How a cell phone picture led to girl's suicide
Hope Witsell, left, and her sister, Ta-Shaniqua Kawasaki, smile in happier times.
At age 13, Hope Witsell struggled in middle school. Not because her class work at Shields Middle School in Ruskin, Florida, was challenging, but because Hope was being bullied.
Her friend, Kyla Stich, told CNN that fellow students would "walk up to her and call her 'slut,' 'whore,' 'Tawny Kitaen wannabe' and they would sometimes, they would call her 'skank' and just be really cruel to her."
Another friend, Lexi Leber, said, "We had to make like a wall, we had people surrounding her, and she had to be in the middle because people would come by and try to hit her and push her into a locker or something.
This all started in the spring of 2009 during the last week of school.
Friends and family say Hope had "sexted" a picture of her breasts to her boyfriend. Another girl from school, they say, got her hands on the photo and sent it to students at six different schools in the area.
Before Hope could do anything to stop it, that photo had gone viral.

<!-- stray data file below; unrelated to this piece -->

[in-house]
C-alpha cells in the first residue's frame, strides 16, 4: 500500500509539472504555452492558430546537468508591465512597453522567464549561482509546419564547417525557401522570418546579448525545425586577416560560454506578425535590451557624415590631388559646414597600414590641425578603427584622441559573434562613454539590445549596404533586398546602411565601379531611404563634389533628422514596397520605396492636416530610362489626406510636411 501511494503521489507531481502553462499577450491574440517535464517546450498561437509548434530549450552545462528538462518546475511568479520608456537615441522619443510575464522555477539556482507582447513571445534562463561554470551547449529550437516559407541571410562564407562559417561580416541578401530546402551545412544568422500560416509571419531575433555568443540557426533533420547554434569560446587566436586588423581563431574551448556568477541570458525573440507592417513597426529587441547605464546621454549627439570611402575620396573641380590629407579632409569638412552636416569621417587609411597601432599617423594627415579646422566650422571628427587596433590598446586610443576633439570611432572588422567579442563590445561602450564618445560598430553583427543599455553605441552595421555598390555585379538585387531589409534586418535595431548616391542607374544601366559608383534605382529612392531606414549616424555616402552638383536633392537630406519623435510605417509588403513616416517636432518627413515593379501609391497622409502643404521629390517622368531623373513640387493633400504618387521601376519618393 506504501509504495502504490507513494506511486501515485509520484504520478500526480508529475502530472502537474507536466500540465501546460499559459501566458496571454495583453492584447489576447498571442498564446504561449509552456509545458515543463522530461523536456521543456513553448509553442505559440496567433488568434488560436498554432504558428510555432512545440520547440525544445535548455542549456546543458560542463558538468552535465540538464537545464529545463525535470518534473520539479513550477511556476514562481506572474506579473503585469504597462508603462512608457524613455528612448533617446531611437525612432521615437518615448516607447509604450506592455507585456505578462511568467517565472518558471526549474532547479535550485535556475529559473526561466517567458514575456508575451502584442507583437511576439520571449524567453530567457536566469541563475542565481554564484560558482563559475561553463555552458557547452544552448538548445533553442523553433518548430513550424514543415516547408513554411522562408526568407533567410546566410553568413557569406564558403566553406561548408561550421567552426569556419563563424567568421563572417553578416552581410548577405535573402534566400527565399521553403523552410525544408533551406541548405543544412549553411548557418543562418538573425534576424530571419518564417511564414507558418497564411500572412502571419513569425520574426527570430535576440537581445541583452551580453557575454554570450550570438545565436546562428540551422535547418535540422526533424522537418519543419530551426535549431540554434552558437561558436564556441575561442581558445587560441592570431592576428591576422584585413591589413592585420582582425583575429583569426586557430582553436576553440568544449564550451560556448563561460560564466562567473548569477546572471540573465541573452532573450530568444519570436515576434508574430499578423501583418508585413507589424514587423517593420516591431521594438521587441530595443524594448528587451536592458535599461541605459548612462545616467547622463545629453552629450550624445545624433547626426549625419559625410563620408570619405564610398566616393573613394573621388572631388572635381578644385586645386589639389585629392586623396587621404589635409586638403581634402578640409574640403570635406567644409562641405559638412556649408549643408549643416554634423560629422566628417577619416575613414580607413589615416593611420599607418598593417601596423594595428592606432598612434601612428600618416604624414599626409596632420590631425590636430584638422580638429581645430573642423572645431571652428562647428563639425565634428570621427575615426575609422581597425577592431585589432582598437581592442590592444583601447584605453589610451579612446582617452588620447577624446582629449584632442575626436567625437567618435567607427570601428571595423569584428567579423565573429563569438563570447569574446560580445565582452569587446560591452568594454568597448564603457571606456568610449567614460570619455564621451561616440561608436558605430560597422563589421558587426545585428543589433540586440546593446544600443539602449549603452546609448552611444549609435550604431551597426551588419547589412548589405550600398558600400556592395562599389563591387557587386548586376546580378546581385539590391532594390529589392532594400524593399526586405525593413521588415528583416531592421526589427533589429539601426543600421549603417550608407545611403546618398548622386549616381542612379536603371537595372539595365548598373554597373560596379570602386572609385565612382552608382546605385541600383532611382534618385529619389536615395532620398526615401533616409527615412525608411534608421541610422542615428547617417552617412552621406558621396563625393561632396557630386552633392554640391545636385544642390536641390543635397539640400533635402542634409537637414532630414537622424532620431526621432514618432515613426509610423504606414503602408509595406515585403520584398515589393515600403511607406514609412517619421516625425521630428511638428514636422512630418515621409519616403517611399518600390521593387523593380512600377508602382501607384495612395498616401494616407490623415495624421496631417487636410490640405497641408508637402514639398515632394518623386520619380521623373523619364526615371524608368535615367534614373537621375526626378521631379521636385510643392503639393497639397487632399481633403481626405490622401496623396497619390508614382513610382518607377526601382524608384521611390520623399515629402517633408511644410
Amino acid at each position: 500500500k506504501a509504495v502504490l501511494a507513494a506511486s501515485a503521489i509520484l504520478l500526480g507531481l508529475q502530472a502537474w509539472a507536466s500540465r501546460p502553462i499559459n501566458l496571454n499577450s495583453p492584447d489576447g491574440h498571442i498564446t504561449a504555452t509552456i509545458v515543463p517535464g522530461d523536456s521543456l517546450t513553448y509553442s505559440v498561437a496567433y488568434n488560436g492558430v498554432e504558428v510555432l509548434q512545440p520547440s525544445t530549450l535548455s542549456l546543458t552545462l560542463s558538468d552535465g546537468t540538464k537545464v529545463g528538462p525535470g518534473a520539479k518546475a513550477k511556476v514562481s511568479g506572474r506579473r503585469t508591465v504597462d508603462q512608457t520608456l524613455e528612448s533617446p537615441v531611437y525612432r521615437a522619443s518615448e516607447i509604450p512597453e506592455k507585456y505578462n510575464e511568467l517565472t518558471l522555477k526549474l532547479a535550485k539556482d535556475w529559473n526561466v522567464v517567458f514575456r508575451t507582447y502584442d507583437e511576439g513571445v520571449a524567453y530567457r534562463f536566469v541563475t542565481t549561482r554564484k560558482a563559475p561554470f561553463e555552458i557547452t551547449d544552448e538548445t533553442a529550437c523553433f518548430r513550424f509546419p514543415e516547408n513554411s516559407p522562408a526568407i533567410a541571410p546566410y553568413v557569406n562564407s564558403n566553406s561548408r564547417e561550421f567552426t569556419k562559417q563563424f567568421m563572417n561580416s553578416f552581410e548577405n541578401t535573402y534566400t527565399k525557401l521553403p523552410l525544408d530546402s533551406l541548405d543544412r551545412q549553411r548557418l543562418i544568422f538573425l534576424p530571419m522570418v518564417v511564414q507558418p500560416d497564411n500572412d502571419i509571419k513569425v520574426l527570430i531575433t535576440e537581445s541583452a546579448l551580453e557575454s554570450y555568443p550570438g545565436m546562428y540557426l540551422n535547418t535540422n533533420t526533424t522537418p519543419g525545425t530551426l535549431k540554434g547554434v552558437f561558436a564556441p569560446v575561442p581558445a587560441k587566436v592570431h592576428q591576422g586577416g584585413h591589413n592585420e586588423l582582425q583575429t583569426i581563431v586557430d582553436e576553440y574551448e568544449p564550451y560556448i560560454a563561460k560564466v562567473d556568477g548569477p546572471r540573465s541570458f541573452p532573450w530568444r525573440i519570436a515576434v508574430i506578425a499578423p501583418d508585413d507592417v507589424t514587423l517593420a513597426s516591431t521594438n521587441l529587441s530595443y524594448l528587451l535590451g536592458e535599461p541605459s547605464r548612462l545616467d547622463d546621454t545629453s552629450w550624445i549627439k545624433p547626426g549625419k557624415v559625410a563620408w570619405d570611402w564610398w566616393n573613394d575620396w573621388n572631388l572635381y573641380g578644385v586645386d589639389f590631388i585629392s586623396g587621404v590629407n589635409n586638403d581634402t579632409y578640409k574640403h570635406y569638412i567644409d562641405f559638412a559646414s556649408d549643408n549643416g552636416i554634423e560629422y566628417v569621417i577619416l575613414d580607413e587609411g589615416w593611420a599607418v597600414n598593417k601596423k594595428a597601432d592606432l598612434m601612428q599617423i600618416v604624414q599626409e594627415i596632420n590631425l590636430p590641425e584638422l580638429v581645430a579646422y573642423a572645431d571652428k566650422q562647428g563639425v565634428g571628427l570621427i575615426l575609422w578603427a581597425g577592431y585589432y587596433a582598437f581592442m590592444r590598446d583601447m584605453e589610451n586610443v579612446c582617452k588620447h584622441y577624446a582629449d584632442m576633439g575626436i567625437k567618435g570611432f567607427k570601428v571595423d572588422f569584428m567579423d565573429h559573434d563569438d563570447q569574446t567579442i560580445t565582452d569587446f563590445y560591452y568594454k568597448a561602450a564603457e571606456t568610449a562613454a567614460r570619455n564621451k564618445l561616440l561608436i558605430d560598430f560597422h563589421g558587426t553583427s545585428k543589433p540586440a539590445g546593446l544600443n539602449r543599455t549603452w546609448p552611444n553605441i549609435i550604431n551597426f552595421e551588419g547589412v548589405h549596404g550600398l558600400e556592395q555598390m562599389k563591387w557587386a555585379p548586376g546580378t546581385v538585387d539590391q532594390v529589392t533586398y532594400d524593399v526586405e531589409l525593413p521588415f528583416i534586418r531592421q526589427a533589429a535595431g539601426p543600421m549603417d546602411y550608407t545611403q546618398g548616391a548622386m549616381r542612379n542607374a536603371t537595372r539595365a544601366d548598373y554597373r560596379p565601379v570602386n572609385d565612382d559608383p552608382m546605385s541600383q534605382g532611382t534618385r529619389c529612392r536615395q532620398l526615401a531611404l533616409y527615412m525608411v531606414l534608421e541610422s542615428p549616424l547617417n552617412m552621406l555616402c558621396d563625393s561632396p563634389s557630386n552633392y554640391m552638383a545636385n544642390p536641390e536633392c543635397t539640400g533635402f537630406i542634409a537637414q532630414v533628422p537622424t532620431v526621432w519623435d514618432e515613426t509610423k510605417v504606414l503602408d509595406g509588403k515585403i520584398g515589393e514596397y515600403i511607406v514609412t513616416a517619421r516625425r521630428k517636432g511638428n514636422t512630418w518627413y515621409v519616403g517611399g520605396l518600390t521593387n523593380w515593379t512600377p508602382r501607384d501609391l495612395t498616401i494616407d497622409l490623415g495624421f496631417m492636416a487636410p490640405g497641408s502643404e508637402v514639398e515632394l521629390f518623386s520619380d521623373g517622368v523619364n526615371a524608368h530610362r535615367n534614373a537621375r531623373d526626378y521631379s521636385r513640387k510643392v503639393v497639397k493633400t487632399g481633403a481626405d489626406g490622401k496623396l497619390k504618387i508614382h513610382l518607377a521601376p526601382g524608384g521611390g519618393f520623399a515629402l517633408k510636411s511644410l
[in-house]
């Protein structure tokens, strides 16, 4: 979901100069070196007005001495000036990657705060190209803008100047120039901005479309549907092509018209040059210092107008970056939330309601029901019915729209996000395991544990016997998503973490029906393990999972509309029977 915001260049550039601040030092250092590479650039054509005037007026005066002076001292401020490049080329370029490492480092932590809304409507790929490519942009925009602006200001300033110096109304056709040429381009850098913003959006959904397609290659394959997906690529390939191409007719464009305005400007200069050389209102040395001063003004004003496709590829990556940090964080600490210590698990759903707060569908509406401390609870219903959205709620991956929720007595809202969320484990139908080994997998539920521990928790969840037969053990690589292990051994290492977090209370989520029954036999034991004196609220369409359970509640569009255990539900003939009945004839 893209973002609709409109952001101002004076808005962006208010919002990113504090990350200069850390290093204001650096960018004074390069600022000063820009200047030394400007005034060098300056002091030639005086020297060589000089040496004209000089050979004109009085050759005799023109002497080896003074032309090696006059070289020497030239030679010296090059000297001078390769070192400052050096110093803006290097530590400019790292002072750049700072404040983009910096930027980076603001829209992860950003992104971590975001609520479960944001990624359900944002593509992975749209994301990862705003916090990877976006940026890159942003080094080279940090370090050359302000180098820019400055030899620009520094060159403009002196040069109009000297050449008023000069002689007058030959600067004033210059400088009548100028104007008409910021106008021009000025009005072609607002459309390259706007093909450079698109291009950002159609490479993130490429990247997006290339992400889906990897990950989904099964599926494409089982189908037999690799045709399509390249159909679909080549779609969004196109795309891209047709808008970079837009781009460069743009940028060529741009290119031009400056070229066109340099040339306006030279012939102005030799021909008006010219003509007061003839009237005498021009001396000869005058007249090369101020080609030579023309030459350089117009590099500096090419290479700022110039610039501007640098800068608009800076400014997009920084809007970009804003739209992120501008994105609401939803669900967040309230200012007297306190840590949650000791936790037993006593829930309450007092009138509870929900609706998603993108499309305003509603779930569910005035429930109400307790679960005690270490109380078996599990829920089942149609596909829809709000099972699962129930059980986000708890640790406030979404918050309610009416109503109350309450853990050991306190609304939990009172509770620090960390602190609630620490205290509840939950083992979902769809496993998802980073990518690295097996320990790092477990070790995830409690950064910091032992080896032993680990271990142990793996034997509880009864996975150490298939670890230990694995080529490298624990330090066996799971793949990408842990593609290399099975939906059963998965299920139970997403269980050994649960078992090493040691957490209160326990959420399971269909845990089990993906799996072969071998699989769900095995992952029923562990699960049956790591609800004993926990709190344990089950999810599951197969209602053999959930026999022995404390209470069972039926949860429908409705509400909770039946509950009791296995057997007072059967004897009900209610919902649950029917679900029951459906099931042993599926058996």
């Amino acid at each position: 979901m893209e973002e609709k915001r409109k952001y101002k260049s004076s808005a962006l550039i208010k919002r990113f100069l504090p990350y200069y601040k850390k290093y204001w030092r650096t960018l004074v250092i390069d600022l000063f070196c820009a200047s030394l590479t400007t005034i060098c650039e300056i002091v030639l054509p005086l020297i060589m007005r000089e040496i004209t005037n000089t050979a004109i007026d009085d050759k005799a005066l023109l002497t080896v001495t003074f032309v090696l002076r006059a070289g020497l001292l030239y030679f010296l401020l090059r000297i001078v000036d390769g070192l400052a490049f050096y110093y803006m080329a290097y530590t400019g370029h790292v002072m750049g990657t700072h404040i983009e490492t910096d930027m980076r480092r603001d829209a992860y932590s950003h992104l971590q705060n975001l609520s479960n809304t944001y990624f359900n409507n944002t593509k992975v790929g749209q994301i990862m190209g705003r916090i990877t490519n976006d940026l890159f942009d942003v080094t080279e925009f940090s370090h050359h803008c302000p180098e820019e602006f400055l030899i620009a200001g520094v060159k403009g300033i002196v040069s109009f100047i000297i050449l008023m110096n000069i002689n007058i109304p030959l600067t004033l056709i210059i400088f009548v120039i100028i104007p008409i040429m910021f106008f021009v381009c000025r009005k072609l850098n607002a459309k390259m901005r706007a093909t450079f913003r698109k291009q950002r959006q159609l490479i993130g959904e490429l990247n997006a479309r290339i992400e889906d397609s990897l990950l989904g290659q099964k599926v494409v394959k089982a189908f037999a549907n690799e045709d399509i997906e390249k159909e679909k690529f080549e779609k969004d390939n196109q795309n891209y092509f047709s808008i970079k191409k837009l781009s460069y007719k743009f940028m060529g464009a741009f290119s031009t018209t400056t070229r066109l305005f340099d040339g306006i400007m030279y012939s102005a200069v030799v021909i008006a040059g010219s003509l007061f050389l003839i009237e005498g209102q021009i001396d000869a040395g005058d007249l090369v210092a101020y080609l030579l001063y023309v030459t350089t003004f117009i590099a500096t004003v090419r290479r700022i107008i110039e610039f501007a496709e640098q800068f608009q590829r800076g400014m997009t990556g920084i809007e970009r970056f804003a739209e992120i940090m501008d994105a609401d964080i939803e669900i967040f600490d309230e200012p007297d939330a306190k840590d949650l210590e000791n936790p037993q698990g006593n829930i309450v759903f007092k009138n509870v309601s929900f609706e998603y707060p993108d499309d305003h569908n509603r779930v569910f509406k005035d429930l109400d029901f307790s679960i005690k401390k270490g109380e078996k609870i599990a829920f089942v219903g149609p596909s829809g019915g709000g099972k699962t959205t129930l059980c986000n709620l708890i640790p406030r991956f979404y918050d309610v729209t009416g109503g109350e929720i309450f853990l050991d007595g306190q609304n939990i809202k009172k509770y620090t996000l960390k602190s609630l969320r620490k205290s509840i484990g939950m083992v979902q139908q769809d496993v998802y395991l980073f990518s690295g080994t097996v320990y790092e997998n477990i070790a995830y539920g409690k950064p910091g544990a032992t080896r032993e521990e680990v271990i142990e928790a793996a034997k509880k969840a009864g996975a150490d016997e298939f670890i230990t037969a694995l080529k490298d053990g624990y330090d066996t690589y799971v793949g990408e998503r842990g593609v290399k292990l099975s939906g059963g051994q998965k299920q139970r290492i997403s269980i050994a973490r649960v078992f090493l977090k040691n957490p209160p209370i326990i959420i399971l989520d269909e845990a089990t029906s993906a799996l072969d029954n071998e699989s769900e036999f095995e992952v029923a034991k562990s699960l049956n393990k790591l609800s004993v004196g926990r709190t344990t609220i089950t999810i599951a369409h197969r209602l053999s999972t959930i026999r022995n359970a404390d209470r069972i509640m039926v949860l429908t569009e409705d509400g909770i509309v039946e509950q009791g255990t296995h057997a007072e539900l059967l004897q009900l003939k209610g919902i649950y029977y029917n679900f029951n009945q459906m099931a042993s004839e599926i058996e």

The school alerted Hope's parents. Her mother, Donna Witsell, told CNN how she learned about the photo.
"The assistant principal had a meeting with my husband and I and pretty much told us that he did not see the image but that he had heard that it was Hope and when he confronted Hope, Hope did not deny it. She wasn't proud of it but she didn't lie," Hope's mother said.
Mrs. Witsell says she had warned her daughter about the dark side of technology, about "some of the pretty sexual images of young girls and guys."
She added, "Hope was very aware of that, of inappropriate dress and most definitely posing."
Still, because of that photo, Hope had become a target for 11-, 12-, and 13-year-old bullies.
But she didn't share her pain with her parents.
Even when bullies wrote horrible things about Hope on a MySpace page called the "Shields Middle School Burn Book" and started a "Hope Hater Page," the young girl kept silent.
Summer provided a bit of a break, but when the new school year began, the taunting was even worse.
On Saturday, September 12, 2009, Hope Witsell helped her father mow the lawn. They cooked a special seafood dinner together as a family. Then Hope disappeared to her room upstairs. Her parents stayed downstairs and watched TV.
Donna Witsell will never forget the moment she went to say goodnight to her daughter. She found her daughter had overdosed on DayQuil in front of a running video camera, which Mrs. Witsell posted on youtube before frantically calling Nancy Grace.